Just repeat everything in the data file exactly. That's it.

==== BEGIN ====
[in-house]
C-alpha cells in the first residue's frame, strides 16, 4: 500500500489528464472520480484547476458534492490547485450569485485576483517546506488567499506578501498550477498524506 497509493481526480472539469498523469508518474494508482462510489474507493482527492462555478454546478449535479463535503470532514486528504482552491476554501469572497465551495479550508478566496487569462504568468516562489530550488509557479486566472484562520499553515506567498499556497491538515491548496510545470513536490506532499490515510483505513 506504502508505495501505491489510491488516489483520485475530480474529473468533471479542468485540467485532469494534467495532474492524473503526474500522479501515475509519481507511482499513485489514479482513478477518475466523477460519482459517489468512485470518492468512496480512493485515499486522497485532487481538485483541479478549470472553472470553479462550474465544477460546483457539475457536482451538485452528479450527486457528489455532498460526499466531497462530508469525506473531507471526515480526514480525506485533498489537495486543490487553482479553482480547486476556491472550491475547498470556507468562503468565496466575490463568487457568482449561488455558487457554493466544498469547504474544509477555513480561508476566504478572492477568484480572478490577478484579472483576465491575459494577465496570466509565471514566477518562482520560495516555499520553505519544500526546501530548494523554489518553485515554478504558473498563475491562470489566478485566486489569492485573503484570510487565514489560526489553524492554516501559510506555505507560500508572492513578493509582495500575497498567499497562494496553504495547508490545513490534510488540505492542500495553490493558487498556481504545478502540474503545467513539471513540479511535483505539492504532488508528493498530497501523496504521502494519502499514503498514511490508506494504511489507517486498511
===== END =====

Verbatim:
[in-house]
C-alpha cells in the first residue's frame, strides 16, 4: 500500500489528464472520480484547476458534492490547485450569485485576483517546506488567499506578501498550477498524506 497509493481526480472539469498523469508518474494508482462510489474507493482527492462555478454546478449535479463535503470532514486528504482552491476554501469572497465551495479550508478566496487569462504568468516562489530550488509557479486566472484562520499553515506567498499556497491538515491548496510545470513536490506532499490515510483505513 506504502508505495501505491489510491488516489483520485475530480474529473468533471479542468485540467485532469494534467495532474492524473503526474500522479501515475509519481507511482499513485489514479482513478477518475466523477460519482459517489468512485470518492468512496480512493485515499486522497485532487481538485483541479478549470472553472470553479462550474465544477460546483457539475457536482451538485452528479450527486457528489455532498460526499466531497462530508469525506473531507471526515480526514480525506485533498489537495486543490487553482479553482480547486476556491472550491475547498470556507468562503468565496466575490463568487457568482449561488455558487457554493466544498469547504474544509477555513480561508476566504478572492477568484480572478490577478484579472483576465491575459494577465496570466509565471514566477518562482520560495516555499520553505519544500526546501530548494523554489518553485515554478504558473498563475491562470489566478485566486489569492485573503484570510487565514489560526489553524492554516501559510506555505507560500508572492513578493509582495500575497498567499497562494496553504495547508490545513490534510488540505492542500495553490493558487498556481504545478502540474503545467513539471513540479511535483505539492504532488508528493498530497501523496504521502494519502499514503498514511490508506494504511489507517486498511